Defense drops bomb on lofty I-CASE plan

The Defense Department is abandoning any plans to make the
Integrated Computer-Aided Software Engineering environment a mandatory DODwide standard
for software development.


Instead, the $670 million I-CASE contract held by Logicon Inc. will become an
indefinite-quantity contract for individual CASE tools and products, senior DOD and
industry officials said.


The decision is a stunning reversal for a program that was once envisioned as the grand
solution to DOD's long-standing problems with software development delays and cost
overruns.


"To continue the program as it is today will be a waste of critical dollars,"
Emmett Paige, assistant secretary of Defense for command, control, communications and
intelligence, said in response to questions submitted by GCN. "We will no longer buy
integration services or have someone develop and maintain software that integrates
commercial, off-the-shelf packages into this so-called integrated I-CASE package."


Government and industry sources said a November meeting between Paige and senior
members of the of the I-CASE Executive Steering Group concluded that cost, management and
performance problems made the current contract untenable.


After they learned of the problems, Paige and other senior DOD officials threatened to
terminate the contract unless Logicon agreed to a radical restructuring of I-CASE. It
received the 10-year contract in April 1994.


The I-CASE Executive Steering Group is chaired by Lt. Gen. Albert Edmonds, director of
the Defense Information Systems Agency, and the senior information resource management
executives from each of the military services, the Joint Chiefs of Staff, the Defense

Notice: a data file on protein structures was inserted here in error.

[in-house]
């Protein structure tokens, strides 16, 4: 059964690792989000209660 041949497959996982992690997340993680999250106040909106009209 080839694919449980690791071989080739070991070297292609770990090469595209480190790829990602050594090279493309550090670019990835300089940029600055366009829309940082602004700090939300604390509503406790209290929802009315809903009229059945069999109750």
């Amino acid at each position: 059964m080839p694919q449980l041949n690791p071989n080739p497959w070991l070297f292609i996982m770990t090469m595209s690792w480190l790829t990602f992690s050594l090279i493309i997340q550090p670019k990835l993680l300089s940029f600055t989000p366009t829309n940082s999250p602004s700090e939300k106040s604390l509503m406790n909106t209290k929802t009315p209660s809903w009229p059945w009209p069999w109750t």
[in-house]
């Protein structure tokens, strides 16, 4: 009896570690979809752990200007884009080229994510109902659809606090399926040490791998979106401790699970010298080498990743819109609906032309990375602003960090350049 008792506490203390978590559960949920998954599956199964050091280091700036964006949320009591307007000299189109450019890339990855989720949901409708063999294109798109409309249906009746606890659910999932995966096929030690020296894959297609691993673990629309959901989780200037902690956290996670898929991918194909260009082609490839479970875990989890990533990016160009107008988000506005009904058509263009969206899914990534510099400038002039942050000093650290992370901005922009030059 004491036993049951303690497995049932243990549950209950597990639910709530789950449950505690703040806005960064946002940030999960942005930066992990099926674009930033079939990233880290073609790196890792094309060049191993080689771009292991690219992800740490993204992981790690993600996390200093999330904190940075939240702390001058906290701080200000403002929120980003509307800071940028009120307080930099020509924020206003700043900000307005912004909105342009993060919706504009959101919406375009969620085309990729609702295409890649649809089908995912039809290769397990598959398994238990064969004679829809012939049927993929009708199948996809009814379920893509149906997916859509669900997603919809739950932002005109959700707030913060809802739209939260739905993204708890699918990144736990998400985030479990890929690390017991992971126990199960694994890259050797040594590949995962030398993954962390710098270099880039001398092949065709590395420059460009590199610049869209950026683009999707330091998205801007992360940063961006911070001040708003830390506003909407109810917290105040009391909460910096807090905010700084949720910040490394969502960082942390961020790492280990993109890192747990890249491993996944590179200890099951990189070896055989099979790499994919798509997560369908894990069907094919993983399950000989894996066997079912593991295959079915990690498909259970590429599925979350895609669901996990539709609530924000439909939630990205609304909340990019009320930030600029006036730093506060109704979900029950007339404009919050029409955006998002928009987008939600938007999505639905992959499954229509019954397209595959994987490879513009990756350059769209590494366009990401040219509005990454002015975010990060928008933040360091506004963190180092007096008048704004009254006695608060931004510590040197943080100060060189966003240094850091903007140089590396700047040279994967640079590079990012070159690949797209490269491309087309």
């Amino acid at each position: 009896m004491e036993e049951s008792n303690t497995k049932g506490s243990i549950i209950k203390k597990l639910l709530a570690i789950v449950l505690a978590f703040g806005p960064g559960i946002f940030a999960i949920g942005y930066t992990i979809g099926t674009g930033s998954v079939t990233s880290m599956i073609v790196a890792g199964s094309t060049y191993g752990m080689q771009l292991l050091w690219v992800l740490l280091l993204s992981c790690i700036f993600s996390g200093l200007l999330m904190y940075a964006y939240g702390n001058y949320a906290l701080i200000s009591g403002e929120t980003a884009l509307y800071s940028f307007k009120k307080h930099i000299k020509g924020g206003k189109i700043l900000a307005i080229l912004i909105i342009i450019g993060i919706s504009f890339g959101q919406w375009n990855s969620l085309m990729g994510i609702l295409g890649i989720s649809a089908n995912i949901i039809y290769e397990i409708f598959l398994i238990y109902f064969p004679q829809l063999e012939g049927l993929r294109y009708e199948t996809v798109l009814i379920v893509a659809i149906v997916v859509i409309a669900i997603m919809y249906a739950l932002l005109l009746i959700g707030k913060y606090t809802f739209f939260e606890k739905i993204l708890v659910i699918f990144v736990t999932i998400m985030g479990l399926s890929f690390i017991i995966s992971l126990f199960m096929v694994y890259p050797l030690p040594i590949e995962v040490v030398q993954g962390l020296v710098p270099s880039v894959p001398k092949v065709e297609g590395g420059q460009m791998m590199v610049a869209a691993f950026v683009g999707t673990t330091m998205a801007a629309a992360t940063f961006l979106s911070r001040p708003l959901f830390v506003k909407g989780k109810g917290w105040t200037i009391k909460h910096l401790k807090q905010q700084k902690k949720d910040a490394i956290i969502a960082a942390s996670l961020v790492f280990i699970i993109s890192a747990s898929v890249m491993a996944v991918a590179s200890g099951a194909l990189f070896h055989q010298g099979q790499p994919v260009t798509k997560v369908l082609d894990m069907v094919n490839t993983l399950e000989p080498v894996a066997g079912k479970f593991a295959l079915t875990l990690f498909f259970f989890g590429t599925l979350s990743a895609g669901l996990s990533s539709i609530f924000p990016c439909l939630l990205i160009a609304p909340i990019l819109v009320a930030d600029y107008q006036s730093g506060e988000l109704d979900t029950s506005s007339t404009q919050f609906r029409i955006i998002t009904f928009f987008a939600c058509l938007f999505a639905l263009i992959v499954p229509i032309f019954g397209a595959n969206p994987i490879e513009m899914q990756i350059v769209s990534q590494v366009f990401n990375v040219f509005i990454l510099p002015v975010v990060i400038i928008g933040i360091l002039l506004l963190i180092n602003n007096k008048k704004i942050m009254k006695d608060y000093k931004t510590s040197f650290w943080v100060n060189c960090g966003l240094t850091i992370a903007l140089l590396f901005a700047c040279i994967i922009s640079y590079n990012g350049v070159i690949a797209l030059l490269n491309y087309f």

Logistics Agency and the Defense Finance and Accounting Service.


Paige said the I-CASE steering group presented him with two options: "Killing [the
I-CASE program] or converting it to an IDIQ contract where software developers could
procure the tools that are available on the Logicon contract should they choose to do so,
and providing the cost of doing so was a good deal for the U.S. government."


Industry sources said Paige delivered that ultimatum to the I-CASE program office in
Montgomery, Ala., headed by Col. Ron Casey, and that Logicon and Casey's staff are
scrambling to restructure the contract. The sources said Edmonds signed off on a draft
version of the new contract last week, but that negotiations between the Torrance, Calif.,
company and the Air Force probably will continue into 1996.


Col. Casey could not be reached for comment. But Ralph Webster, vice president and
chief financial officer at Logicon, said his company welcomed the opportunity to revise
elements of the contract specifications, especially those that have made it difficult to
add new products to the I-CASE catalog.


"We view it as a positive change because it makes it easier for users to buy off
the contract," he said. "The restructuring will provide both users and us a bit
more flexibility."


Sources close to the negotiations said the revised contract would strip Logicon of